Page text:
-Han Chinese peoples of what is now known as the XUAR. While the repressive turn from 2016 onwards has been overseen by CCP Chairman Xi Jinping and XUAR CCP Chairman Chen Quanguo in response to immediate security concerns and ideological imperatives – aspects which are covered in detail by some of this volume's contributors – the broad trajectory of the party-state's governance of the XUAR has been set in train over a matter of decades. This chapter undertakes two major tasks. First, it attempts to provide a conceptual entry
's insistence on stability (Pan 2020 : 4–8). For example, local governments throughout China are tasked with building ‘civilized cities’ (Ch. wenming chengshi ). Construction is often at the heart of these projects because new housing and office spaces can quickly and dramatically impact on the interconnected concepts of material (Ch. wuzhi )/spiritual (Ch. jingshen ) civilization (Cliff 2016 : 34), and at an individual level can help to boost one's suzhi . As such, the party-state's construction of high-rise apartments replete with modern amenities – instead of dusty
class forces’, built to fight. 7 China, to date, is still a Leninist party-state that is far from tamed. Rather than undermining the government, the Internet has become an indispensable tool of Beijing’s “controlocracy”. 8 China’s violations of human rights have grown more brazen and the surveillance state is thriving. Was John J. Mearsheimer, the most consistent critic of US policy of engagement, then right in saying that letting China into the WTO was a fatal mistake? Mearsheimer argues that the future Chinese threat ‘might be far more powerful and dangerous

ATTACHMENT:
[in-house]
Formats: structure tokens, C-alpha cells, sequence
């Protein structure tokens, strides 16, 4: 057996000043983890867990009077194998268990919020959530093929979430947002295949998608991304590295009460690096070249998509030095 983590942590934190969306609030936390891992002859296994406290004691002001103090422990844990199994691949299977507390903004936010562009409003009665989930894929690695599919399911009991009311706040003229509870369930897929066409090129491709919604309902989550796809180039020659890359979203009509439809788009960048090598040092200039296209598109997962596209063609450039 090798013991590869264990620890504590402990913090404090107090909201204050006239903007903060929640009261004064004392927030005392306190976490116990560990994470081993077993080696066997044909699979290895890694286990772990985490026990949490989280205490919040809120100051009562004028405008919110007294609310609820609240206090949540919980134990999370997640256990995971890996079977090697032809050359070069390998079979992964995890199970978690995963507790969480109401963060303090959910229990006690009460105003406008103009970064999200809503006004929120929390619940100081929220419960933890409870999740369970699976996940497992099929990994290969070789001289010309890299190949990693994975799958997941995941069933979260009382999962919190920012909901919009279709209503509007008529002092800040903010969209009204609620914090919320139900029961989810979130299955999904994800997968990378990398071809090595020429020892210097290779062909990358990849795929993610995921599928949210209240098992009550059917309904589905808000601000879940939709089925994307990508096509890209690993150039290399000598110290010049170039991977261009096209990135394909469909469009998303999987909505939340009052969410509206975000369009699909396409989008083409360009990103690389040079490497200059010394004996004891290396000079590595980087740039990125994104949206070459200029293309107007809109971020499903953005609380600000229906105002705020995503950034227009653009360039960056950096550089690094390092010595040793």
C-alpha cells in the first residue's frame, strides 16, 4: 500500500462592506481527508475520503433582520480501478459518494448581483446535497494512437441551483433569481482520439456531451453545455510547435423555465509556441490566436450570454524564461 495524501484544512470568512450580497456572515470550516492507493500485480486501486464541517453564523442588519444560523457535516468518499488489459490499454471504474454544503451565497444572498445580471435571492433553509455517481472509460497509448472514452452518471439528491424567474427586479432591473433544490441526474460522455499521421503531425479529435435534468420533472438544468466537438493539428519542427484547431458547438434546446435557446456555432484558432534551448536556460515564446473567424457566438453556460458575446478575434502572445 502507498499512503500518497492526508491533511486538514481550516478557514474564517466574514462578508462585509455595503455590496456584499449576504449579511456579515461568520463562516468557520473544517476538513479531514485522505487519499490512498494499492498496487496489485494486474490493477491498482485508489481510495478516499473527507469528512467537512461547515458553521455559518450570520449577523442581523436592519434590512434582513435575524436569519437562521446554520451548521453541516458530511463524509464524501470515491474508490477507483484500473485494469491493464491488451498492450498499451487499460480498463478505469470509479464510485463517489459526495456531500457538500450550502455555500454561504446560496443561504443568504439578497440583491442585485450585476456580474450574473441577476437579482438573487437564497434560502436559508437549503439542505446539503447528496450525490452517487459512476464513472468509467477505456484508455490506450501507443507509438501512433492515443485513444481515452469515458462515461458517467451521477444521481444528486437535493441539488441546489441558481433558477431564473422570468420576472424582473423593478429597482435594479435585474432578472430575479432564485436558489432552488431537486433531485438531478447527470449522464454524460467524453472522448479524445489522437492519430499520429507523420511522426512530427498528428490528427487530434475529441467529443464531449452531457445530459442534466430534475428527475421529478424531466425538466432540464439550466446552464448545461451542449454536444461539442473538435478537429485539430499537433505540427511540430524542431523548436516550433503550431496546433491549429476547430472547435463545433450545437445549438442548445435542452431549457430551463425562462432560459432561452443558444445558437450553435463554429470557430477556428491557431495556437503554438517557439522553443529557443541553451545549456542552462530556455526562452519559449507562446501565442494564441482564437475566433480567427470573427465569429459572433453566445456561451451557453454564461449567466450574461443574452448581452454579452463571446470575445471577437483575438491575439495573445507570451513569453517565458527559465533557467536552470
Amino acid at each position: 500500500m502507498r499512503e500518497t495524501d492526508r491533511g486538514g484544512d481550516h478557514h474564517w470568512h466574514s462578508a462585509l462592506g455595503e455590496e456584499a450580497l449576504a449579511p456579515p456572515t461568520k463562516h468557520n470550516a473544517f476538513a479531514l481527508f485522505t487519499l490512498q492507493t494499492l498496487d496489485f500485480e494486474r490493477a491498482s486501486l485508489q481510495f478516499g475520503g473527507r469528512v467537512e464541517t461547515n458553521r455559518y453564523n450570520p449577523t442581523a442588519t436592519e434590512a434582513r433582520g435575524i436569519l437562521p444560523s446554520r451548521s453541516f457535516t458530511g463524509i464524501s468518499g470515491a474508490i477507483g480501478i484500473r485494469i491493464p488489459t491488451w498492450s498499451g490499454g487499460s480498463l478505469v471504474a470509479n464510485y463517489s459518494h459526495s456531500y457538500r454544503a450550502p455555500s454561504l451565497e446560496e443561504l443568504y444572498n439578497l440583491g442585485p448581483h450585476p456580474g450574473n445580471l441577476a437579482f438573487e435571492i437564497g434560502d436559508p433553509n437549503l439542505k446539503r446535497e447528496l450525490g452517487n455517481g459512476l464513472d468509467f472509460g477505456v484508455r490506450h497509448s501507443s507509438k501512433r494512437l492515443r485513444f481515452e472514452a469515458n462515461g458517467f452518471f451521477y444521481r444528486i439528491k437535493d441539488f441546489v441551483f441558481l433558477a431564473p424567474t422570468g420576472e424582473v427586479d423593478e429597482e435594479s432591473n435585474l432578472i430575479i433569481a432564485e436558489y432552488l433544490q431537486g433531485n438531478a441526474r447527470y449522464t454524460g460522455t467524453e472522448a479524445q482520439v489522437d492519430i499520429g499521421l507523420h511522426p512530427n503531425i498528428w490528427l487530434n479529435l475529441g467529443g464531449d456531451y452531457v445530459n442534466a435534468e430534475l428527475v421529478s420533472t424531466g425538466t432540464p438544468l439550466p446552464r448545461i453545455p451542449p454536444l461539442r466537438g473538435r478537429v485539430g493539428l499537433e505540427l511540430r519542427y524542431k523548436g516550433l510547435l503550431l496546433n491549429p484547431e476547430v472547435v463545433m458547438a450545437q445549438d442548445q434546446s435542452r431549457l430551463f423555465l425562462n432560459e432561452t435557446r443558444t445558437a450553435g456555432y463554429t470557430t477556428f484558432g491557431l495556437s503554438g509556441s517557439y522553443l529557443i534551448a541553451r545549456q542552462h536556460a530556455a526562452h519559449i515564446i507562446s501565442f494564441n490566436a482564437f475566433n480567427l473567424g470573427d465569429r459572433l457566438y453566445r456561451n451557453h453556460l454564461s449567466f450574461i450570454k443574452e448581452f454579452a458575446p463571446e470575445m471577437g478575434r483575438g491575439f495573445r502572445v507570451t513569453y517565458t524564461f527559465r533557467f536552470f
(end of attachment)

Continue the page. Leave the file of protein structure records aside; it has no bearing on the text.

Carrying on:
torture she said nothing about her husband’s whereabouts. The soldiers bet on the sex of the child, her stomach was ripped open and the baby thrown to the commander’s dog. Tassadit died. The UNFA named a workshop in Draa Ben Khedda in her memory.13 The increasingly explicit violence in accounts began to fill the gap left by ebbing self-confidence in a glorifying national narrative about the onward march of progress. Putting the war on a pedestal and criticism within safe boundaries The official end of the single-party state and the emergence of a free press in 1989, the
Violence was a widespread and fundamental part of the reconstitution of the state and attempts to build national unification in the People’s Republic of China (PRC). Emerging from a prolonged period of state disintegration, the Party-state of the Maoist period deployed and incited violence not only against perceived political enemies, but also against ‘minority nationalities’ (shaoshu minzu) that resisted unification of the Chinese nation. The resistance of ‘minority’ peoples of Tibet and Xinjiang in particular is a stark reminder that national unification remains an unfinished project and a profound challenge to the state. Despite the greatly enhanced state capacity of the post-Mao period, in recent years the most intensive campaigns of national unification in these regions have increased state-minority and inter-communal violence, with the Party-state prepared to deploy violence against minority resistance in the cause of the greater ‘Chinese people’ (Zhonghua minzu).